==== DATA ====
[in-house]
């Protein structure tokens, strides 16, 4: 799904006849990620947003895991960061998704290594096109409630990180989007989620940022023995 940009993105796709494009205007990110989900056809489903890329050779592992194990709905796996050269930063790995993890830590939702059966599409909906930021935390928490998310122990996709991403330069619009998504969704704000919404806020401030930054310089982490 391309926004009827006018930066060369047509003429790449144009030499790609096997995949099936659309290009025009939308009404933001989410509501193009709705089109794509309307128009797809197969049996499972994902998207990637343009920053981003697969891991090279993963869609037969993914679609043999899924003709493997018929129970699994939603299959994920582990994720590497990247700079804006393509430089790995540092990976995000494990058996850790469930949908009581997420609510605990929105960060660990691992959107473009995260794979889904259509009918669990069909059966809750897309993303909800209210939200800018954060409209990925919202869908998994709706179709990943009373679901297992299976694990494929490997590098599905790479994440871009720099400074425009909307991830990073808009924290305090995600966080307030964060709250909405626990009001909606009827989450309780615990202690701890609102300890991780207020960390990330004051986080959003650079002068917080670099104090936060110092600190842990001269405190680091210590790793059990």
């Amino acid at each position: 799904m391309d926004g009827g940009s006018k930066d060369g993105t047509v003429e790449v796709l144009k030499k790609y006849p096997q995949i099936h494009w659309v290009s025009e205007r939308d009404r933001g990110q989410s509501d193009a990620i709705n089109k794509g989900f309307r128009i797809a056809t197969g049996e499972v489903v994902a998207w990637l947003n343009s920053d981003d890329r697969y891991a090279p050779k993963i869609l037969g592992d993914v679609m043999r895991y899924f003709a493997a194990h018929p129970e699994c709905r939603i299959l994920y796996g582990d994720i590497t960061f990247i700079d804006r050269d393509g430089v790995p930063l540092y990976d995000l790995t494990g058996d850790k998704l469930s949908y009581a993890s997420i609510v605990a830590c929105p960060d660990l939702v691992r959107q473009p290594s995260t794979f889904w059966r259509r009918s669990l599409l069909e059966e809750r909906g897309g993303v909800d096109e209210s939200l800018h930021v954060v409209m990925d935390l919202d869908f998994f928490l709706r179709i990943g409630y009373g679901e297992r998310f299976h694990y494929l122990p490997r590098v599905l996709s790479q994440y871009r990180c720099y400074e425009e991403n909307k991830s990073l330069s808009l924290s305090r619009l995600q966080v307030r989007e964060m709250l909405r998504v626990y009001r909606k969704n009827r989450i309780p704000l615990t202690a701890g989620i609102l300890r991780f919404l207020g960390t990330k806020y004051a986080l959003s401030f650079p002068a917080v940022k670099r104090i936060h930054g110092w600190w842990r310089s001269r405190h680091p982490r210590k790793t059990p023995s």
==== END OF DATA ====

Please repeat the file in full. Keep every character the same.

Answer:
[in-house]
């Protein structure tokens, strides 16, 4: 799904006849990620947003895991960061998704290594096109409630990180989007989620940022023995 940009993105796709494009205007990110989900056809489903890329050779592992194990709905796996050269930063790995993890830590939702059966599409909906930021935390928490998310122990996709991403330069619009998504969704704000919404806020401030930054310089982490 391309926004009827006018930066060369047509003429790449144009030499790609096997995949099936659309290009025009939308009404933001989410509501193009709705089109794509309307128009797809197969049996499972994902998207990637343009920053981003697969891991090279993963869609037969993914679609043999899924003709493997018929129970699994939603299959994920582990994720590497990247700079804006393509430089790995540092990976995000494990058996850790469930949908009581997420609510605990929105960060660990691992959107473009995260794979889904259509009918669990069909059966809750897309993303909800209210939200800018954060409209990925919202869908998994709706179709990943009373679901297992299976694990494929490997590098599905790479994440871009720099400074425009909307991830990073808009924290305090995600966080307030964060709250909405626990009001909606009827989450309780615990202690701890609102300890991780207020960390990330004051986080959003650079002068917080670099104090936060110092600190842990001269405190680091210590790793059990």
């Amino acid at each position: 799904m391309d926004g009827g940009s006018k930066d060369g993105t047509v003429e790449v796709l144009k030499k790609y006849p096997q995949i099936h494009w659309v290009s025009e205007r939308d009404r933001g990110q989410s509501d193009a990620i709705n089109k794509g989900f309307r128009i797809a056809t197969g049996e499972v489903v994902a998207w990637l947003n343009s920053d981003d890329r697969y891991a090279p050779k993963i869609l037969g592992d993914v679609m043999r895991y899924f003709a493997a194990h018929p129970e699994c709905r939603i299959l994920y796996g582990d994720i590497t960061f990247i700079d804006r050269d393509g430089v790995p930063l540092y990976d995000l790995t494990g058996d850790k998704l469930s949908y009581a993890s997420i609510v605990a830590c929105p960060d660990l939702v691992r959107q473009p290594s995260t794979f889904w059966r259509r009918s669990l599409l069909e059966e809750r909906g897309g993303v909800d096109e209210s939200l800018h930021v954060v409209m990925d935390l919202d869908f998994f928490l709706r179709i990943g409630y009373g679901e297992r998310f299976h694990y494929l122990p490997r590098v599905l996709s790479q994440y871009r990180c720099y400074e425009e991403n909307k991830s990073l330069s808009l924290s305090r619009l995600q966080v307030r989007e964060m709250l909405r998504v626990y009001r909606k969704n009827r989450i309780p704000l615990t202690a701890g989620i609102l300890r991780f919404l207020g960390t990330k806020y004051a986080l959003s401030f650079p002068a917080v940022k670099r104090i936060h930054g110092w600190w842990r310089s001269r405190h680091p982490r210590k790793t059990p023995s």